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@Shavat Turakulov Not sure if you're asking, but let's say you had a local Python webserver: // Termux on Android $ python -m http.server Serving HTTP on 0.0.0.0 port 8000 (http://0.0.0.0:8000/) ... Then in the browser you would: http://localhost:8000/ or in a link: <a href="http://127.0.0.1:8000/">click here</a> (0.0.0.0 just means "all addresses for this host", like localhost) Note, requesting https without an actual secure service listening [beyond the scope of this post] will report an error; you can try it -- it's a protocol mismatch on that port (8000).

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Http and https are just a protocol, like telnet, ftp, mail, etc. You have to be clear about your connection method. Maybe you dont know or you dont use, but there are a lot of protocol for connection.

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https protocol is much safer than standard http protocol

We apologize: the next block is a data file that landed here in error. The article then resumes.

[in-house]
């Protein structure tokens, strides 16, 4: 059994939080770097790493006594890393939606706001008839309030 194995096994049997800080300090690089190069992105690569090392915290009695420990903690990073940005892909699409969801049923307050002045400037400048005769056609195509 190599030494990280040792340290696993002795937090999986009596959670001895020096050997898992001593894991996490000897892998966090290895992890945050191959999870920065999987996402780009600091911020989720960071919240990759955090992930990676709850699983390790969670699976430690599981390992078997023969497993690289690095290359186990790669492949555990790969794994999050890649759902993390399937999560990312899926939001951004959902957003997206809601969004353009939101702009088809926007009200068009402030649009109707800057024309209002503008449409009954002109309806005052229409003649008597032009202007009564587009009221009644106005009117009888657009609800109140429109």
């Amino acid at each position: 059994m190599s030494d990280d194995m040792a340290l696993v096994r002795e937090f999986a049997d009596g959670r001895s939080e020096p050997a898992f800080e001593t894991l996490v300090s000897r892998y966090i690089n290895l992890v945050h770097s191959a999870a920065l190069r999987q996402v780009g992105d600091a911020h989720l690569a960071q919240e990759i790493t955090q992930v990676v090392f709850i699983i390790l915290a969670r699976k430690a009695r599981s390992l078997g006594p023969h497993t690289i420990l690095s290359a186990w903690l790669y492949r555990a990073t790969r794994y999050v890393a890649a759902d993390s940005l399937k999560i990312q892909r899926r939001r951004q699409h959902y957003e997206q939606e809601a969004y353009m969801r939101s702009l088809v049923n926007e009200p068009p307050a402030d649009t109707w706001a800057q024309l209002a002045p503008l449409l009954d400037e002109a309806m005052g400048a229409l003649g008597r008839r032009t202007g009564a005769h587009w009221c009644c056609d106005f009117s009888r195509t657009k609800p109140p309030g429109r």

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It’s like a secure system for your site

+4

use double // //site.com

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useful stuff

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http helps in telling browser that it's a file path otherwise it will become system path

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https is a bit secured than http

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Google Hyper Text Transfer Protocol Secure (HTTPS) is the secure version of HTTP, the protocol over which data is sent between your browser and the website that you are connected to. The 'S' at the end of HTTPS stands for 'Secure'. It means all communications between your browser and the website are encrypted. https://www.instantssl.com/images/http-vs-https.png

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Looks obvious to me... You type it out so that you are sure your viewer goes to the intended webpage.